Raccoon RemovalRaccoons are extremely resourceful pests that like to take the easy way out when it comes to finding a den. Rather than build their own, raccoons will happily move into your crawl space, attic, or chimney instead. They aren’t picky eaters either, which means there are tons of things on your property that might be attracting them. Here are some tips to help you deter nuisance¬†raccoons, and prevent them from damaging your property.

Protect Your Home or Building from Raccoons

Inspecting your property thoroughly, and on a regular basis, is one of the most important things you can do. Get up on the roof (or pay someone to do it for you), to check if there are any loose shingles, or signs of raccoons ripping a hole in it to access your attic. Remember to look over your eaves and soffits too – any loose material could be the start of a raccoon invasion. They can take the smallest of holes and enlarge them to gain entry.

Remove Raccoon Attractants From Your Property

There are several things on your property that might be attracting raccoons – if you can remove these things, or at the very least, prevent raccoons from gaining access to them, you’ll go a long way towards preventing raccoon damage.

First, ensure that any garbage cans have lids that are securely sealed. You can buy after-market products to keep lids on securely, or use an old-school method of simply putting a heavy weight on the lid to keep raccoons out. Do not leave your garbage out in plastic bags, as raccoons can easily tear through it to get to whatever is inside.

Secondly, do not leave pet food outside, especially overnight when raccoons are most active. Take it indoors where it’s safe from any masked bandits that might be roaming about.

Thirdly, keep any food crops clean and well-maintained. If you have nuts falling from your trees, sweep them up regularly. If you grow crops that raccoons love to eat, such as sweet corn or melons, build a strong fence around them to keep raccoons out. Ensure there are no gaps that are greater than 3-inches, since you want to ensure that even young raccoons cannot squeeze through. You can bury mesh at least 18 inches deep to surround the fence to discourage the raccoons from digging underneath it. To protect the top, consider running a single strand of electrified wire that sticks out by about 3 inches – turn it on at dusk, and off at daybreak. Lastly, make sure there aren’t any overhanging tree branches that will allow a sneaky raccoon to bypass your other defenses.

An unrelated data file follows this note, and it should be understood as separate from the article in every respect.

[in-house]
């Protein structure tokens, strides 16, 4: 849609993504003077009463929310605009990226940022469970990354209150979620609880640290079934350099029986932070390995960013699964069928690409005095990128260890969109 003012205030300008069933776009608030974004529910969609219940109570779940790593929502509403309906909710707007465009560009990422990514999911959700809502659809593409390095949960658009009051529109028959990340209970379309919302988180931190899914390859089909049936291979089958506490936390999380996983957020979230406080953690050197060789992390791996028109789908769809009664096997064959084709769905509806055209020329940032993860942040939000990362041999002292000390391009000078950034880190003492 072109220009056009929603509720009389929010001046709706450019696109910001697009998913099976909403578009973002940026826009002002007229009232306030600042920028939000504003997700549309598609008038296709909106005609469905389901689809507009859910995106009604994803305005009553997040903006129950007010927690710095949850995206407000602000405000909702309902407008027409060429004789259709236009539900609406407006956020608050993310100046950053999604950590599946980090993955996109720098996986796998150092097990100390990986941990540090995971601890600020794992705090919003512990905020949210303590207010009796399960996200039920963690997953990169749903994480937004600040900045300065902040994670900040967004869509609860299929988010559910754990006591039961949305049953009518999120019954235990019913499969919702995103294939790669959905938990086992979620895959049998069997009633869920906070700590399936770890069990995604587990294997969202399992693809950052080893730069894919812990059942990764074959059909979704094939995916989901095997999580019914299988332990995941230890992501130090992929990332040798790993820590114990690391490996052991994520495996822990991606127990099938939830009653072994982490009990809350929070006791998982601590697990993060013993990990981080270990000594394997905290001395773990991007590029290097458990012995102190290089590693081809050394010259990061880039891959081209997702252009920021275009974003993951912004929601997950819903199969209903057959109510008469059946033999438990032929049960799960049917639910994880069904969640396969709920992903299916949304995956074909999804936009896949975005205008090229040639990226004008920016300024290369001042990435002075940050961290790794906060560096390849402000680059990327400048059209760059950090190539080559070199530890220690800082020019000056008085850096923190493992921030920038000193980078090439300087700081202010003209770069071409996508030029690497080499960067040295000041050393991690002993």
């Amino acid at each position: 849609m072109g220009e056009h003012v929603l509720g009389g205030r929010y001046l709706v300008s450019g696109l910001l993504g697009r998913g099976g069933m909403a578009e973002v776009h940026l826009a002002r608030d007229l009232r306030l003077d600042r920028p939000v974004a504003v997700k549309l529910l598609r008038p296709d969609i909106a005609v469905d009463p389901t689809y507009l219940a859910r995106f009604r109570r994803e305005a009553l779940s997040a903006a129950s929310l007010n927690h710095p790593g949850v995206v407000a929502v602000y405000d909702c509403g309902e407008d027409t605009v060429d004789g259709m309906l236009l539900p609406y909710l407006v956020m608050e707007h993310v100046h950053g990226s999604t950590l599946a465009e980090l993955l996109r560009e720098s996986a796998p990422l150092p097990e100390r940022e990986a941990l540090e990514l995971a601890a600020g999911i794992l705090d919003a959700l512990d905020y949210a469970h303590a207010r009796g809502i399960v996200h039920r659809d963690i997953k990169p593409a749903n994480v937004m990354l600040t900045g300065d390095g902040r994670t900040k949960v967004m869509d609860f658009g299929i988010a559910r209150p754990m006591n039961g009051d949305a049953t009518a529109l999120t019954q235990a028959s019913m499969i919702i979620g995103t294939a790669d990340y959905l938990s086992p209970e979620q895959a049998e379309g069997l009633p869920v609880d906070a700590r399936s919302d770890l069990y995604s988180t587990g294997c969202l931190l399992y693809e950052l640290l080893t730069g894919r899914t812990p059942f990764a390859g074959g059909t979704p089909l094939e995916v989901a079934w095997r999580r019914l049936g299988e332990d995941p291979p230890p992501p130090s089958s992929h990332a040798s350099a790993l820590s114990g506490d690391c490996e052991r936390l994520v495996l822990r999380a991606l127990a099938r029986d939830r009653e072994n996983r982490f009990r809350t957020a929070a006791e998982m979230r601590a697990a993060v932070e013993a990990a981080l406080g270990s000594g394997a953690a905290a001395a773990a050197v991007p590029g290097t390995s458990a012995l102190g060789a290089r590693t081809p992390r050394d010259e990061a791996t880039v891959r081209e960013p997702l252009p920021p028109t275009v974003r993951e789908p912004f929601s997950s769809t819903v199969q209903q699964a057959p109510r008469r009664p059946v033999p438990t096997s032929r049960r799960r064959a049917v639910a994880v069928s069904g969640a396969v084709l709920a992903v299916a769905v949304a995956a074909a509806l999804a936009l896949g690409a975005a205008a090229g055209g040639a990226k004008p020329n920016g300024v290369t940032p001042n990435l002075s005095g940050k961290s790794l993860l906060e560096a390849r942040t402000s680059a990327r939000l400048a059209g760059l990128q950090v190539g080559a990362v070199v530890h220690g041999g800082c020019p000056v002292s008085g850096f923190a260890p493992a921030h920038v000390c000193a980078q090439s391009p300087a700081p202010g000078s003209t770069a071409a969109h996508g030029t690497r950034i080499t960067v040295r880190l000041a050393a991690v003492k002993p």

Lastly, if you have a chimney, ensure that the top is protected by mesh to prevent wildlife from entering. As a backup plan, make sure the damper near the bottom of the chimney secures properly – the last thing you need is a raccoon scampering around your house after entering via your sooty chimney!

Preventing Raccoon Damage via Eviction

If it’s too late, and a raccoon has already moved into your property, then you can prevent further damage from occuring by evicting them.

First, find their point of entry if they are living in your home. There may be more than one. Seal off all entry points except for one. The last thing you need is a rotting raccoon carcass stinking up your attic or crawl space. To prevent that, once you’ve figured out where the raccoon is sleeping, put some flour at the entrance to it’s “den”. Check back a few hours later, and if there are tracks in one direction – leaving – seal up this hole so it can’t get back in. Worst case if the raccoon has babies, you might have to wait until the babies are fully grown before evicting them. Or, contact a wildlife removal expert to relocate them safely.

If the raccoon is nesting elsewhere on your property, do everything you can to make the spot as unnatractive as possible from a raccoon’s perpective.

Wildlife removal experts are a great resource, so you might want to give your local animal control expert a call to get rid of nuisance raccoons or get advice. In Burlington, Oakville and area contact Regional Wildlife Services today for a free quote!